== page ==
Cresta was a soft drink that was frothy man and came in weird colors.
MFI is a discount furniture warehouse. No one knows what MFI stands for.

Tuesday, September 18, 2007

Careful with that axe Eugene


I
was wondering why we all had knives as boys. First off was the availability. Every newsagent sold them. They had them on cards hanging up beside the pipe cleaners and those red petrol capsules for lighters. There were always three types and they ranged from about four inches long down to about an inch and a half for the really small kids. They had tartan or pearl handles or they were flat and silver, though those ones were dearer. I always liked the 2 ½ inch tartan handled ones. The perfect little penknife for little hands and little pocketsies. Second, they were cheap. They only cost pennies so were easily replaced. Thirdly, people were always giving you them as small treats, like crème eggs or postal orders. I got scout knives with tin openers on them, souvenir penknives with thistles or “Bonny Scotland” written on the side and, when I was ten, a visiting American aunt gave me the first Swiss army knife anyone had ever seen. My friends and I had never heard of the Swiss army and were enthralled by the tweezers and toothpick. It was almost James Bondian. We thought the scissors were girly but admired totally the workmanship in the overall package.
There was hours of enjoyment to be had with a knife. There was knifey. Knifey is played like twister. The object is to make your opponent do the splits or fall over. We’d play knifey on any bit of grass. Also you could make a knife blade venomous by sticking it in the eye of a dead cat. We would dissect worms quite dispassionately; there was no malice in it. At the seaside we could shuck mussels for bait quick as any fishwife. If you found yourself near a tree or on a bench especially in one of those shelters where old people sit on the promenade, you would carve out your initials on it. You did it without thinking; the brave bit was inscribing “loves S.M.“ below. Mmm, Susan McMillan, my first true love. Then there was whittling. To a nine year old boy, making a pointed stick is the essence of pleasure. When just right, you took the finished stick along the shore looking for jelly fish.
I still carry a penknife. I’ve lost a couple at the airport, I keep forgetting. Talking about that, not long after 911 I was queuing up behind this old pensioner you know the type, he looked like Harry Lauder and when he emptied his pockets into the tray, he pulled out the biggest penknife I’d ever seen. It was ancient. Of course they took it off him, he was furious so they took his lighter as well, he was totally bereaved. Silly old bugger, what was he thinking?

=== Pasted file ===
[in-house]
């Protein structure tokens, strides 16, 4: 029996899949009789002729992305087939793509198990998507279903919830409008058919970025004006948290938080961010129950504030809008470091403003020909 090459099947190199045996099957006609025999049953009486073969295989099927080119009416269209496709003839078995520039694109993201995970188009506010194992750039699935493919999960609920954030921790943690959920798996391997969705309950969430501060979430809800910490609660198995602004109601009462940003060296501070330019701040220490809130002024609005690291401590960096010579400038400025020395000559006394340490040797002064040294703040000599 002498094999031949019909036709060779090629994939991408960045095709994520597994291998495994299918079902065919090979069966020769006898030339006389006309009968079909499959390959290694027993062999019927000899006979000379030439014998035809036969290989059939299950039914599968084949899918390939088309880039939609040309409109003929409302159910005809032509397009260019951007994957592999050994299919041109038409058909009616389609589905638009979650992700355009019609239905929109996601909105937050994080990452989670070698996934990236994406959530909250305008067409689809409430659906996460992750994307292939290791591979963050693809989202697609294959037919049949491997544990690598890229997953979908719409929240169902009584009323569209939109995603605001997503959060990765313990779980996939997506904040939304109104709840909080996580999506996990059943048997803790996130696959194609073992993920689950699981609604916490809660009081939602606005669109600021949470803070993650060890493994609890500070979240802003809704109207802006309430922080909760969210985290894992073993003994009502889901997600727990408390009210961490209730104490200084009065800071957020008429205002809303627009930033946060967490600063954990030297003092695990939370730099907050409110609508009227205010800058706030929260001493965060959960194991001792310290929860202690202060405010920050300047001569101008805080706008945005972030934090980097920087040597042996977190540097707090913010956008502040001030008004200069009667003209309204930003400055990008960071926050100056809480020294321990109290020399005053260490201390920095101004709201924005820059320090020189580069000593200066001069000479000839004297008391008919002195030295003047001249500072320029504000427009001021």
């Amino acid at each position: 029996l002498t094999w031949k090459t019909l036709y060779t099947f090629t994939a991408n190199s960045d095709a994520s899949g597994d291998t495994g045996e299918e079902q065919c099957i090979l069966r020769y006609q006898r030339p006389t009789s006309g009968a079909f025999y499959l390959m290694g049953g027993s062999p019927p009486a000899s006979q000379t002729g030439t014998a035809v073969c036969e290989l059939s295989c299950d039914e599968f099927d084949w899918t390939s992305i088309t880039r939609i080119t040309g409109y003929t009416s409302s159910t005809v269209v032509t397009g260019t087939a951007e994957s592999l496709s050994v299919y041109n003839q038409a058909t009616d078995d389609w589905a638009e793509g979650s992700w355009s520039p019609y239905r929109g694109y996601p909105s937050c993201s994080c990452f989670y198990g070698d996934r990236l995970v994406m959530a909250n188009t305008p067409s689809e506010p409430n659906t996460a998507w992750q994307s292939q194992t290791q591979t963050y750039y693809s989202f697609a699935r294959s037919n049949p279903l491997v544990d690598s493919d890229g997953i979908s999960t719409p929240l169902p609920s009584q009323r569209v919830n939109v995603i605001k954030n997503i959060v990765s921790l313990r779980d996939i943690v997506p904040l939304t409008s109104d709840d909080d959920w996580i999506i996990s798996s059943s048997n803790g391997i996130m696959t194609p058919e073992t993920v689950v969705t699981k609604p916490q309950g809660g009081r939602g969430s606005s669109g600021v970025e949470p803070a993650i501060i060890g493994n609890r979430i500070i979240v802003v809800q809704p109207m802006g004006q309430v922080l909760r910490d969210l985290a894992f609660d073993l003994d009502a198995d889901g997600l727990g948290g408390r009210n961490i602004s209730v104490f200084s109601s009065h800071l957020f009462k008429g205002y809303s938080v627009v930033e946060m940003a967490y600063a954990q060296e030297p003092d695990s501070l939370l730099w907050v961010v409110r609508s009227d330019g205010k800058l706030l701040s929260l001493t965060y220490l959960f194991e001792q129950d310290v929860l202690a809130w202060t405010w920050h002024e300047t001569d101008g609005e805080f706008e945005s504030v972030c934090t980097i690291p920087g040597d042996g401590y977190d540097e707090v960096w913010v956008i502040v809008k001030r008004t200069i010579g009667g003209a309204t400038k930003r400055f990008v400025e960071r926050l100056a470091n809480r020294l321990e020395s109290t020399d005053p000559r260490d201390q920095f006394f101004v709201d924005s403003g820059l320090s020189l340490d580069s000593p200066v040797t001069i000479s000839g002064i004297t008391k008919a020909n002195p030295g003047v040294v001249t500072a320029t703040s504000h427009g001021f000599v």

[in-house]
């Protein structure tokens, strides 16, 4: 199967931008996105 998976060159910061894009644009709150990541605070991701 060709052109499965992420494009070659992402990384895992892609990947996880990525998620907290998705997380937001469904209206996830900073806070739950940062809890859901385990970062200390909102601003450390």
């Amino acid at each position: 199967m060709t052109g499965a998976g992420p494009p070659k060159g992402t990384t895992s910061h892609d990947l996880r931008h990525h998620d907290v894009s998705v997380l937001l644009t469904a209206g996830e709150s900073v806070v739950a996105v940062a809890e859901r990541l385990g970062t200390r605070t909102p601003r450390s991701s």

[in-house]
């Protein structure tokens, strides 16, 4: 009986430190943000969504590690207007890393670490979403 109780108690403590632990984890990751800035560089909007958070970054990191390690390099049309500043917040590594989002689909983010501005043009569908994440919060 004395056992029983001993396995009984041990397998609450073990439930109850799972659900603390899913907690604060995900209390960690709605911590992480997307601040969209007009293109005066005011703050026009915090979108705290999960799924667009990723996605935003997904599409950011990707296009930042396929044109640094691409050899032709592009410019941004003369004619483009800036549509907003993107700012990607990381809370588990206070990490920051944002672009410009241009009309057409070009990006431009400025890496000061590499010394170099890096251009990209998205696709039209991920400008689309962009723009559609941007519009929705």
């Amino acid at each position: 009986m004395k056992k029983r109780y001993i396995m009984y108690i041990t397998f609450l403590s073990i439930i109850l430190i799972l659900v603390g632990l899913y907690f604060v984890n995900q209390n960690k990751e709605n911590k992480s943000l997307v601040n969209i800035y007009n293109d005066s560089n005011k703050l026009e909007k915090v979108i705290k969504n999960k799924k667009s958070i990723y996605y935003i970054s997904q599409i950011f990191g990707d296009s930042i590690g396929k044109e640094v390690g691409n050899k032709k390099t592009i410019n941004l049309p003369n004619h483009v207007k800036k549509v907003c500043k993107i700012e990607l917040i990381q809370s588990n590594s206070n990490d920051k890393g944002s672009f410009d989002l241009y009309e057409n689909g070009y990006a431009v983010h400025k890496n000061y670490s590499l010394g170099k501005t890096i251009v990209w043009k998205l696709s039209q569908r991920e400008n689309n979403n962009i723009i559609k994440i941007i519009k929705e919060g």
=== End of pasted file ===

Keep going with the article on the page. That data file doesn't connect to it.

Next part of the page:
Monday, September 17, 2007

Funny how I find myself
Alone with you


In Iceland they’ve got this outdoor swimming lake that’s heated by geo thermals. They make a big thing about it but it’s quite pongy and disappointing actually. It’s a rotten thing to say but there it is. Sorry Iceland, but it’s true isn’t it?
There used to be an outdoor pool in every British seaside town. Arbroath had a great one, a big lido affair in white art deco concrete with ice cream kiosks and changing booths with saloon doors so you could see the girls’ pants coming down past their ankles. I think the kiosks sold toffee apples and candy floss as well.
Back then a small bottle of strange pop with a straw and a packet of salt ‘n’ shake crisps kept me happy for ages.
If I got two straws, so much the better.
The Clyde resorts were sub tropical in comparison to east coast Arbroath and our crisps and pop of a higher standard. At lunch there was always water and you weren’t allowed to dip your bread in the soup. The soup was never heinz tomato although I lived in hope. After lunch I was totally unsupervised. All the kids were. You ran across the railway line to get to the beach, the piers were all working piers with no handrails or anything gay like that, the rocks were lethal so we’d fish off them, they would hire you a motor boat by the half hour, on your own at nine years old, it took all your pocket money but was totally worth it. We were always standing on broken glass or rusty nails sticking out of driftwood or getting fishhooks stuck in our arms. All boys carried knives back then. I had a sheath knife with a tartan handle that I wore scout style on my snake belt. It had Red Indians stamped into the leather sheath. I was only eight or nine but you would have to have killed me to stop me wearing it. During the day everyone had factor a half Ambre Solaire rubbed on them and at night it was calamine lotion.